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No matter what the pundits, politicians and experts say, everyone is only guessing about how this bold experiment will fare. All the opinions boil down to basic attitudes: you're either an optimist or a pessimist. Optimists start from the premise that it is so much in Beijing's interest to make Hong Kong work that it is bound to keep its promises. As Frank Ching, senior editor and columnist for the Far Eastern Economic Review, writes, "China did not spend two years negotiating the Joint Declaration, five years drafting the Basic Law...with the idea that it would tear them up on July 1." Optimists are confident that Hong Kong can remain a fair and open place to live and work because China needs Hong Kong's money and expertise to speed its own modernization. "The reason we have enjoyed autonomy for the past 50 years was not because the British were here but because China wanted it," says David Chu, a pro-Beijing real estate tycoon who sits in both the outgoing and incoming legislatures. "If that is the case, why should China want to take away our autonomy in the next 50 years?"
Pessimists say don't believe it. The liberty-loving democrats of Hong Kong are doomed to fall victim to China's power-mad communists. Even if Beijing's intentions were good--and they're not--its authoritarian habits and dictatorial rule will not tolerate Hong Kong's freedoms for long. Hong Kong's leading democrat, Martin Lee, predicts that a free press, rule of law, the right of assembly and of political demonstrations will disappear if the people of Hong Kong and the international community fail to fight Beijing for them. Tiananmen was the "real face" of the communists, says Democratic Party legislator Szeto Wah, a 66-year-old veteran opponent of Beijing, "and I know they will never allow any challenge to their authority. If China itself does not become democratic, there is little hope for Hong Kong."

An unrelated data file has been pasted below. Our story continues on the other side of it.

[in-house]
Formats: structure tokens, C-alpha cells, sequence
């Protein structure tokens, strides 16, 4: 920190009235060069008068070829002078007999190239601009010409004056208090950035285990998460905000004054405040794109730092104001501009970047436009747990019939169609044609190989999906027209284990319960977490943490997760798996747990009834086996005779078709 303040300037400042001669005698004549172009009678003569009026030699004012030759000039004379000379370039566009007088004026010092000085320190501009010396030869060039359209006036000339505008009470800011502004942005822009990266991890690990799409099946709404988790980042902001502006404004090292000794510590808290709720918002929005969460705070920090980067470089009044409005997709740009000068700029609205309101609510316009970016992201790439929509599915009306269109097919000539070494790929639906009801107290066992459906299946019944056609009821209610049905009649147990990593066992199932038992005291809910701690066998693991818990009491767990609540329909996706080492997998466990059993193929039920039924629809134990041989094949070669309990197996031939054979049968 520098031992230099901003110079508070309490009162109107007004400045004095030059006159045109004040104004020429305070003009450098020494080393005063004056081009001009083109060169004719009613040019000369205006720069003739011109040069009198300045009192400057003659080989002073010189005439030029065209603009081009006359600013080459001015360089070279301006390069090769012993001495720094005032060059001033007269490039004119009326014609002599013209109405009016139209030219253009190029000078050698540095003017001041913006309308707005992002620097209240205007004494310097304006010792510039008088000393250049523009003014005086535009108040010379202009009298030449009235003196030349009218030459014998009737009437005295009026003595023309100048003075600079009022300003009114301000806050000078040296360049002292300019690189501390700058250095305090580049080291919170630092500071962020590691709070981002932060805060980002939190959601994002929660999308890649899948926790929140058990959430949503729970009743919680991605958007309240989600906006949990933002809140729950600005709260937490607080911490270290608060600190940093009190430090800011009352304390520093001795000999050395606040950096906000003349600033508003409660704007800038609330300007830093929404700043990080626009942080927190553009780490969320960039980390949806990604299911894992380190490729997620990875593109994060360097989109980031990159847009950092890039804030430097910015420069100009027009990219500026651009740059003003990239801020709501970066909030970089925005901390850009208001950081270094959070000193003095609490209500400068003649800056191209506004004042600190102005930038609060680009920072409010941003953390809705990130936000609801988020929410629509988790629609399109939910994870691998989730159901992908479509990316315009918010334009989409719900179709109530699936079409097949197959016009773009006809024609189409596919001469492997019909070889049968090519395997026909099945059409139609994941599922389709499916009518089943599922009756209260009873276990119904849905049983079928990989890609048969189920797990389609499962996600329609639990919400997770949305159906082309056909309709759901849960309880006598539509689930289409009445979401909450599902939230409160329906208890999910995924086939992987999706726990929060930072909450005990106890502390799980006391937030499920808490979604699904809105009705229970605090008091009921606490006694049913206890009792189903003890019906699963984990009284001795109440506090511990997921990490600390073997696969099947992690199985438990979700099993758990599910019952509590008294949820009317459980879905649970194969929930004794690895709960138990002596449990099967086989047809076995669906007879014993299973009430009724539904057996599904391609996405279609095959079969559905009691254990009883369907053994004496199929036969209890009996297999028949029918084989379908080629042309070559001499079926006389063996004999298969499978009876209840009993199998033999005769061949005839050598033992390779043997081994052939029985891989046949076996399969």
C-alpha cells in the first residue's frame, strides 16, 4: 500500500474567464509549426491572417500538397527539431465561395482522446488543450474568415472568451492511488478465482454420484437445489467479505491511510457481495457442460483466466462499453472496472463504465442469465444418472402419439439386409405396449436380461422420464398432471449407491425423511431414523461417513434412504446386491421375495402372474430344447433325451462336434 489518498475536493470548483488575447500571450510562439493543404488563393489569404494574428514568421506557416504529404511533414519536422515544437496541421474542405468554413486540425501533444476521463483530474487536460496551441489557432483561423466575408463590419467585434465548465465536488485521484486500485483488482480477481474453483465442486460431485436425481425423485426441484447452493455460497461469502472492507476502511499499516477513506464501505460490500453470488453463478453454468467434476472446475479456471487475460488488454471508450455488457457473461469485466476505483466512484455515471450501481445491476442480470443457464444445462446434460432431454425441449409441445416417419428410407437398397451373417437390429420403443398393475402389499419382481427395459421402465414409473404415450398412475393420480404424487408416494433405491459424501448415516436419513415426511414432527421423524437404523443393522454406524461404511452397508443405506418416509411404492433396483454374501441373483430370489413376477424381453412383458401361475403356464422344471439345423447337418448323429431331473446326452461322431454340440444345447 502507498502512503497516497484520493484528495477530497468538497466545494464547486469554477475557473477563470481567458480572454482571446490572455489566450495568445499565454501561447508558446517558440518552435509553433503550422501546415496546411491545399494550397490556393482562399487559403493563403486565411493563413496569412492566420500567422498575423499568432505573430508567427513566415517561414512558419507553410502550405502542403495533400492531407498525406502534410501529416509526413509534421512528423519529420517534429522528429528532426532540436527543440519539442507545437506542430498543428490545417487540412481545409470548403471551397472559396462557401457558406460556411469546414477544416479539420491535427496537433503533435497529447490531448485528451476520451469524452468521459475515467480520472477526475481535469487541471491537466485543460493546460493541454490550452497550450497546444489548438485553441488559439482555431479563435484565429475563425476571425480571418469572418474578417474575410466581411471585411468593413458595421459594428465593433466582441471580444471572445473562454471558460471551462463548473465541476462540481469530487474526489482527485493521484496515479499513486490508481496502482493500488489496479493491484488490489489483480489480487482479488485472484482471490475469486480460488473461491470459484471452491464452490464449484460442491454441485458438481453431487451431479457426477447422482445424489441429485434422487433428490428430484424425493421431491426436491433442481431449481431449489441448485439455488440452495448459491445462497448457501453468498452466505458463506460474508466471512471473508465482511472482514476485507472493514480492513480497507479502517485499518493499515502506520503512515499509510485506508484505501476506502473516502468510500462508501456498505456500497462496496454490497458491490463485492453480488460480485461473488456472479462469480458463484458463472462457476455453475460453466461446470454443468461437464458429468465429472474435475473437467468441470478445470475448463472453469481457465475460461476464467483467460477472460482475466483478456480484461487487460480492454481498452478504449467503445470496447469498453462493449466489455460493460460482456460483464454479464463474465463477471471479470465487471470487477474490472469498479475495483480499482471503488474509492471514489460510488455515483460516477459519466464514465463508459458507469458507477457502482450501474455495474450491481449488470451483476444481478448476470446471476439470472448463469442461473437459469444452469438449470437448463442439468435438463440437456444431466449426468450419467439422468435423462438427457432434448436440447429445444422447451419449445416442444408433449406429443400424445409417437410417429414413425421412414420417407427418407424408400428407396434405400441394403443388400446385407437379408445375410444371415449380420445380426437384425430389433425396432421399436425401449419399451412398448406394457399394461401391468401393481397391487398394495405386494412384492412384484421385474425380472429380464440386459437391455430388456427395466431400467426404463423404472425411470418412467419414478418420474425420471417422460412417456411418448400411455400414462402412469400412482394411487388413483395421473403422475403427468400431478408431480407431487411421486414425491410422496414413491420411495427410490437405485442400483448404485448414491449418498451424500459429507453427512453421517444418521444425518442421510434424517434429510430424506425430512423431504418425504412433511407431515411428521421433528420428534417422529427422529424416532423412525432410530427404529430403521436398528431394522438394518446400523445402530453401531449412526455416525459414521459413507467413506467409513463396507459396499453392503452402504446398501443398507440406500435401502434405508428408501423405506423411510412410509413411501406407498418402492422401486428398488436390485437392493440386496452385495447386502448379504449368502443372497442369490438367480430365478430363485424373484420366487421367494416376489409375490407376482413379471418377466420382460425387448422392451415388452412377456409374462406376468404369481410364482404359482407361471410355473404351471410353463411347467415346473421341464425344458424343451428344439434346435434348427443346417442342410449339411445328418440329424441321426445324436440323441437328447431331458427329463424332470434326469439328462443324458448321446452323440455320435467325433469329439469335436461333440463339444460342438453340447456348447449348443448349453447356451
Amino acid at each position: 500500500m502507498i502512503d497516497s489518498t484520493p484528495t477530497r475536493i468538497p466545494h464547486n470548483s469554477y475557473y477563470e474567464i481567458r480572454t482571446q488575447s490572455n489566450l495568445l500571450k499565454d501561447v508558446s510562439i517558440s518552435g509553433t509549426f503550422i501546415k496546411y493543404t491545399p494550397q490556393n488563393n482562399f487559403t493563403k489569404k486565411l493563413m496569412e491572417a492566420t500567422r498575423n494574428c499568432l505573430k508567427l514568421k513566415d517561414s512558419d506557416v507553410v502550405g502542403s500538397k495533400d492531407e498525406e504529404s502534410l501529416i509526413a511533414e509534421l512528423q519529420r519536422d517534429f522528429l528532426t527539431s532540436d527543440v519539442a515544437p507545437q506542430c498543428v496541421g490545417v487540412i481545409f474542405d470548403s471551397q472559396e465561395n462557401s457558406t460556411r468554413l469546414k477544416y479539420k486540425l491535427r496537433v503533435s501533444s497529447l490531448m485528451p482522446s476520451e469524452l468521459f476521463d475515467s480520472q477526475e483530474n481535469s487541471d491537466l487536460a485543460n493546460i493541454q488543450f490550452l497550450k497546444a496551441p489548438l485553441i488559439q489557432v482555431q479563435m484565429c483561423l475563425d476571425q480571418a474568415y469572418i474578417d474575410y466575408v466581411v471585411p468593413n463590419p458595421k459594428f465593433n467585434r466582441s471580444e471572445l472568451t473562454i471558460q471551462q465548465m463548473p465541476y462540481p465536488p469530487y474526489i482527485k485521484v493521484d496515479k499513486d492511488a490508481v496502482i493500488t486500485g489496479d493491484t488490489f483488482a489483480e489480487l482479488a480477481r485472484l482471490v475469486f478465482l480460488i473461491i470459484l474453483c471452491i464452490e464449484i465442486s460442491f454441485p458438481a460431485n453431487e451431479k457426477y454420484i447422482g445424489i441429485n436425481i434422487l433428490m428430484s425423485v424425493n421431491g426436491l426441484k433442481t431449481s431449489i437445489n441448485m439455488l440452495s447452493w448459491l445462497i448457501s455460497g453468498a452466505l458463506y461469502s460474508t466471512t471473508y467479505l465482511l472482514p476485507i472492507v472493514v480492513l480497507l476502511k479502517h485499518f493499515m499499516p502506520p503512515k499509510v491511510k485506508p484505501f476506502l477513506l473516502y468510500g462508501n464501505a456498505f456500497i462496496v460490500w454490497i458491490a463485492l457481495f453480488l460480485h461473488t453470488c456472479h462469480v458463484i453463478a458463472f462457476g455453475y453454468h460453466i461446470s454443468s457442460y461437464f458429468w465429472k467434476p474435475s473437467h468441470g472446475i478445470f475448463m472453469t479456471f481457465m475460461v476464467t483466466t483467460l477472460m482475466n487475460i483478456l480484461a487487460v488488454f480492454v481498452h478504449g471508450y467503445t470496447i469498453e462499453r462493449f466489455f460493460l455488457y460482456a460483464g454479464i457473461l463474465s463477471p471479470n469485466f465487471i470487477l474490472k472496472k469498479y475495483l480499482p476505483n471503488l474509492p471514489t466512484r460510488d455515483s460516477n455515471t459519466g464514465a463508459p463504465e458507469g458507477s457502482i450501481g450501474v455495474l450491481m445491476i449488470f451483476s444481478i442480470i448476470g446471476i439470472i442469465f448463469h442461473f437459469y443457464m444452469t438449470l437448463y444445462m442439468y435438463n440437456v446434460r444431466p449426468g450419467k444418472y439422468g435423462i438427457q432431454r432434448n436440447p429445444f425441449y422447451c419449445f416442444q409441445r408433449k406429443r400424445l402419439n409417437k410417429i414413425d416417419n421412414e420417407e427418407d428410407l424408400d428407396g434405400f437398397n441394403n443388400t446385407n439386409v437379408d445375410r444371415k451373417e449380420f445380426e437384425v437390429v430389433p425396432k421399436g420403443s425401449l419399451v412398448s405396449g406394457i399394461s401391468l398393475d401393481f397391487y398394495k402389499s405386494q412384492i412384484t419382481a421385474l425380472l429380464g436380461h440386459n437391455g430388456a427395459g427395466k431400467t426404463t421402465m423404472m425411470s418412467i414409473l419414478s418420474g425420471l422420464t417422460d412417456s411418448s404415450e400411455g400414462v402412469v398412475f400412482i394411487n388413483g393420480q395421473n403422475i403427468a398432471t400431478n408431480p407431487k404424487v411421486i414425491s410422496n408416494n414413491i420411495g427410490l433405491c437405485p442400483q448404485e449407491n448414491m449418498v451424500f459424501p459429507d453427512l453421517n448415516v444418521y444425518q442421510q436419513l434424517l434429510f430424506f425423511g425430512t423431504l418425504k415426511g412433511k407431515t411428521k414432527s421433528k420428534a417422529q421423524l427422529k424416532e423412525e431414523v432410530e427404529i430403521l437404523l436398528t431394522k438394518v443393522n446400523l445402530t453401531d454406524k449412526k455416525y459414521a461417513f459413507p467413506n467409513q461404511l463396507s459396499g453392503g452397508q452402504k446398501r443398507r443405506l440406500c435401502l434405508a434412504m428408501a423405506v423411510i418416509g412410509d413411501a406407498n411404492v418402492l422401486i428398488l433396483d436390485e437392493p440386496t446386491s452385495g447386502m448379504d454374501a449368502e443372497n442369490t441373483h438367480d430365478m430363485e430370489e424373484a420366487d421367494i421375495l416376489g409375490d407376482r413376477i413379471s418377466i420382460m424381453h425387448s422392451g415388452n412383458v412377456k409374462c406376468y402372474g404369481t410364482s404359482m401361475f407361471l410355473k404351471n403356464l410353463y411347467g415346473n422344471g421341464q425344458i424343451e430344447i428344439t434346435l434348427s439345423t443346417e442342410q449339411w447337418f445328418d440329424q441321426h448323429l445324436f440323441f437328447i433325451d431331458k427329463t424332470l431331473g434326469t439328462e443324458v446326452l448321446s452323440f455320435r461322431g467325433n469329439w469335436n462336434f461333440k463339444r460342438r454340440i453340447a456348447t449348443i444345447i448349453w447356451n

So far, the transition has been amazingly smooth. Throughout the onerous negotiations, despite the revulsion in 1989 over the brutal bloodshed in Tiananmen Square, Hong Kong has grown steadily more prosperous. In a city whose business has always been business, the stock-market surge, real estate boom and expansive corporate behavior point to a bullish future. The place feels surprisingly relaxed. Public confidence in the new leadership is running high: C.H. Tung's favorable rating was 59%, according to a TIME/CNN poll by Yankelovich Partners Inc. While an estimated 387,000 citizens made a preliminary negative bet on the outcome and emigrated over the past few years, many have been coming home as their confidence returns.
Even China's harshest critics doubt that Beijing would deliberately destroy Hong Kong, and most Hong Kong people expect life to go on much as before. "We'll do fine," says Francis Zimmern, patriarch of one of the colony's oldest families and former chairman of the Hong Kong Stock Exchange, as he lunches at the old-money Hong Kong Club. "In business I've dealt with China over 50 years, and I've never got a bad check. They've never gone back on an agreement yet."